Efficiency of Two Speakers in Series

I am planning on building a nice set of tower speakers for home theater use. My thought was to use two axon 6S1 and a tweater possibly the axon TI1 or maybe a vifa or peerless instead. My dilemma would be that the 6S1's have an impedence of 4 Ohms. No problem I will wire them in series to present a load of 8 Ohms to the amplifier. However I am wondering what that effects will be on the SPL of these speakers. My amp is somewhat low powered so I would like to maximize efficiency.

I have read some of the past debates about this topic but no one has come up with a definitive answer. Some people say this combination will have the same efficiency as the single driver, others say it will increase 3 dB others say it will decrease 3 dB. What are everyones thoughts on this issue?

Thanks
Mark
 
Each one in series has 1/2 the voltage it would have had by itself. That means 1/4 the power. But there are two, so both together produce half the power that they would have had, or 3dB less. Since they are woofers, any interference pattern to affect the results will be less of a factor too. The efficiency is effectively the same, they just draw less power and put out proportunately less.
 
AudioFreak,

If you wire them in series, 1W/1M efficiency should rise by 3dB and 2.83V/1M efficiency should equal that of a single driver.

Maybe I am just confused. When you say 1W/1M efficiency should rise by 3db is that when there is 1W to each speaker or is that one what to the whole box. Because I would think that if there was one what to the whole box then each woofer would only recieve 1/2 W. There for sound would be down in each woofer 3 dB for a total of -6 dB. But since there are two woofers output would increase by 3dB for a total net gain of -3 dB. Am I correct or is there something that I do not understand?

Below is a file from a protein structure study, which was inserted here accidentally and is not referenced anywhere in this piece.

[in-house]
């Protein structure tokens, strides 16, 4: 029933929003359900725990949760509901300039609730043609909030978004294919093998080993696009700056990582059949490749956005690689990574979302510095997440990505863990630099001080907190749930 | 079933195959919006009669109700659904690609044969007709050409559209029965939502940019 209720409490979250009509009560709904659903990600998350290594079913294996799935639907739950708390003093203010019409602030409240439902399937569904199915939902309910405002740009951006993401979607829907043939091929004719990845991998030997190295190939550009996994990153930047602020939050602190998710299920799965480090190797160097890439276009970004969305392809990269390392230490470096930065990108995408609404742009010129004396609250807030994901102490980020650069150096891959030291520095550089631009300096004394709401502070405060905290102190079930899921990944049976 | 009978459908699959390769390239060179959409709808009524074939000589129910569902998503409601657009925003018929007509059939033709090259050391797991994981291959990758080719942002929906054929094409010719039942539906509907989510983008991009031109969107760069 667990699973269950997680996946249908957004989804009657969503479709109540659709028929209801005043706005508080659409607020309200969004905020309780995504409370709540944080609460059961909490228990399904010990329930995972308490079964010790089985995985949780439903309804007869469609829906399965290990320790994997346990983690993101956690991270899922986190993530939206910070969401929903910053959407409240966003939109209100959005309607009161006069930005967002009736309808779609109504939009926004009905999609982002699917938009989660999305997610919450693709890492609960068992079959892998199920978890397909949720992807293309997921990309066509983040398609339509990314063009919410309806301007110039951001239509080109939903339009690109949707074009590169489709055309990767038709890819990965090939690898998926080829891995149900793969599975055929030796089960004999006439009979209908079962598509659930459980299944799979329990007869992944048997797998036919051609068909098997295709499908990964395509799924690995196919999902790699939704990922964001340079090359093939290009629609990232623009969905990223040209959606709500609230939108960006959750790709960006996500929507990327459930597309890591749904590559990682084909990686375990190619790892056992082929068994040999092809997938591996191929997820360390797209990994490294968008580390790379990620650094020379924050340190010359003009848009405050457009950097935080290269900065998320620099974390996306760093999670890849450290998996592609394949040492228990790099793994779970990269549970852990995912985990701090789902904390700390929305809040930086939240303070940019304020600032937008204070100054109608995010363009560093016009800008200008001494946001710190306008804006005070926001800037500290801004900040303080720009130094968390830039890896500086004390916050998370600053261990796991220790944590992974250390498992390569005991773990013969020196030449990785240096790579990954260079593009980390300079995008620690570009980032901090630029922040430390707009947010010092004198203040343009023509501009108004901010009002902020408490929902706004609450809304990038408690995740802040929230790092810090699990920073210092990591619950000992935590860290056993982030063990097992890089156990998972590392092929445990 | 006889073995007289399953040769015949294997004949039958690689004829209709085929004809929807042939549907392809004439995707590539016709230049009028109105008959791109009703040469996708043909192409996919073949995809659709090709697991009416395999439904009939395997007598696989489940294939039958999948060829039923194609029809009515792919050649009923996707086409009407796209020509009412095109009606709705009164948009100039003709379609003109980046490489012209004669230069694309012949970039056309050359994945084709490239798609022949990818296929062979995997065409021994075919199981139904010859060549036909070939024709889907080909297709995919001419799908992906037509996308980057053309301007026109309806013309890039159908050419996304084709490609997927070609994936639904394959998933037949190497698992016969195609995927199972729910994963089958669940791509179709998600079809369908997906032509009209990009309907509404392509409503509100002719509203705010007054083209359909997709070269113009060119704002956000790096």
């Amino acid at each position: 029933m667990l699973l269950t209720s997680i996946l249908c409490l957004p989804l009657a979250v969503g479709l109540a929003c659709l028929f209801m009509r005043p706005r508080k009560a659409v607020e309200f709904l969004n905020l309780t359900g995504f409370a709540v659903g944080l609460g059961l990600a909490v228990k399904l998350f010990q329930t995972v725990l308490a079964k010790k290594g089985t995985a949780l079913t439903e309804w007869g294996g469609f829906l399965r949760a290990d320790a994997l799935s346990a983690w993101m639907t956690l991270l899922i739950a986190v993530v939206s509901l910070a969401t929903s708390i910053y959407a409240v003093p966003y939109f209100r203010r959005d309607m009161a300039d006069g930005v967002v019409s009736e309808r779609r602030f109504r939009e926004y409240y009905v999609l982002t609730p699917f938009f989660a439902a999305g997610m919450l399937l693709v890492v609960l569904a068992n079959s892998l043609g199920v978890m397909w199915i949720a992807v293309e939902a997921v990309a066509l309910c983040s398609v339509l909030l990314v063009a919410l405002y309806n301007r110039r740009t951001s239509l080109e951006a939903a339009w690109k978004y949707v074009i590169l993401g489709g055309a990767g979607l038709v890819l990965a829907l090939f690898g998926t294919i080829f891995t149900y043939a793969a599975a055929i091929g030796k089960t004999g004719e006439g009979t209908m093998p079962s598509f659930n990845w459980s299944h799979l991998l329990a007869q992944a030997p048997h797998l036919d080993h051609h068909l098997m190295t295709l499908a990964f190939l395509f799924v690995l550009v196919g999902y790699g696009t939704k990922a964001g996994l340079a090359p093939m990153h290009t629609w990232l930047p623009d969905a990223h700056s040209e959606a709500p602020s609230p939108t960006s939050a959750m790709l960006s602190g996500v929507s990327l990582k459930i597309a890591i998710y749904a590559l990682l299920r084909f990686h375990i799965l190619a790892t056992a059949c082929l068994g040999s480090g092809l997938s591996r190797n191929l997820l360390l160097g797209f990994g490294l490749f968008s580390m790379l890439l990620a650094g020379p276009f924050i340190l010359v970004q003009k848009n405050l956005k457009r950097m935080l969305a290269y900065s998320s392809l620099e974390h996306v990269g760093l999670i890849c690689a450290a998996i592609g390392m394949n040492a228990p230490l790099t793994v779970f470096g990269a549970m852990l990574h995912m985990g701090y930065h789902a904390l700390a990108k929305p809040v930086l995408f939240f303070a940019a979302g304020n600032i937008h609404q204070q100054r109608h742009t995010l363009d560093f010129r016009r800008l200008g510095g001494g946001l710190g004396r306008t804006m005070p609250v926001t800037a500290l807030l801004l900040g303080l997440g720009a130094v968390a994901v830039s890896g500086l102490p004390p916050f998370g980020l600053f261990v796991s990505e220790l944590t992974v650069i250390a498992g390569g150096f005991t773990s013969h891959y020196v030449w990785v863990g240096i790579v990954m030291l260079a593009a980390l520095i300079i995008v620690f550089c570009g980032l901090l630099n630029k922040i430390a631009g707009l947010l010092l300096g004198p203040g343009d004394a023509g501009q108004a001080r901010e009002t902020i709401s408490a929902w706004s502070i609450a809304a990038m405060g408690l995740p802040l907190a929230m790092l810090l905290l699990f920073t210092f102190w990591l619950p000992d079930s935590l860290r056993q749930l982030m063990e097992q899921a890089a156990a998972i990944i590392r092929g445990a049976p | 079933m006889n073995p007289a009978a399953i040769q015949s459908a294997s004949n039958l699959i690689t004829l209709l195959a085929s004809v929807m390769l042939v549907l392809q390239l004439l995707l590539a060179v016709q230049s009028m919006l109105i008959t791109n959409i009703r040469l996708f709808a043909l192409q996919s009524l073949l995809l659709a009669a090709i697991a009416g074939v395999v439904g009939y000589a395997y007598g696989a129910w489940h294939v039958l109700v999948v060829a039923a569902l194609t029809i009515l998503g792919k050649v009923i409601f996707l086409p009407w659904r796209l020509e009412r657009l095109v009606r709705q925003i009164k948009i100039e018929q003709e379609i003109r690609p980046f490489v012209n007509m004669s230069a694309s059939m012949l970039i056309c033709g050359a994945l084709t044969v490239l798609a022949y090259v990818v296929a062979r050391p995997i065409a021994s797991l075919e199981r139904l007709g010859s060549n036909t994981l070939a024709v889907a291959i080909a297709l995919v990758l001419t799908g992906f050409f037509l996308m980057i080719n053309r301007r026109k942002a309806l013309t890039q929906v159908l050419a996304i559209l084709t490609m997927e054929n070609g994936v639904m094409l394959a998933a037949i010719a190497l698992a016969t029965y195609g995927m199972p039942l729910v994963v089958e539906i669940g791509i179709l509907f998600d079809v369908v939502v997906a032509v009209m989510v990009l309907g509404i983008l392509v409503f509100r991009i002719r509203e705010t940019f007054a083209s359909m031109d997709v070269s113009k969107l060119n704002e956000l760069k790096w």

Thanks
Mark
 
hello

anyone that says that there is a gain is wrong (sorry) when you add another speaker that is the same covering the same frequencies what happens is that the output remains the same, some people say that there is twice the surface area when you add another speaker so the sensitivity should increase, true, but you are also adding another motor structure, spiders, and so on. So the sensitivity stays the same.

you may think there are no benifits then. If you add another speaker you will (A) effectivly double the power handling of the speaker you are designing (for that frequenct range) (B) decrease the amount of distorsion, because each speaker only has to work half as much to create the same output and (C) you may be able to present the amplifier with a lower impedance and therefore increase power from the amp.

If you dont belive me, go and try it in any speaker design program, change the number of drivers, keep the input power the same and check out the results
 
Well, things are not so simple - as usual ;-)

At low frequencies, using two drivers results in better efficiency, because of increase in acoustical impedance. This is right as long as the distance between the radiating cones is small in comparison with the wavelenght. The theoretical increase of 3 dB is never reached, ususal values are 1.5 to 2 dB.

At high frequencies (1000 Hz and up) drivers must be considered as two sources, causing mutual interference, and the measured efficiency is depending on the location of the microphone. The efficiency is thus increased in the axis, but the total radiating power is the same as with one driver.


Regards, P.Lacombe
 
ok, i'll take a crack at this.

i think audiofreak gives you the answer that you want to know, although p.lacombe is also correct.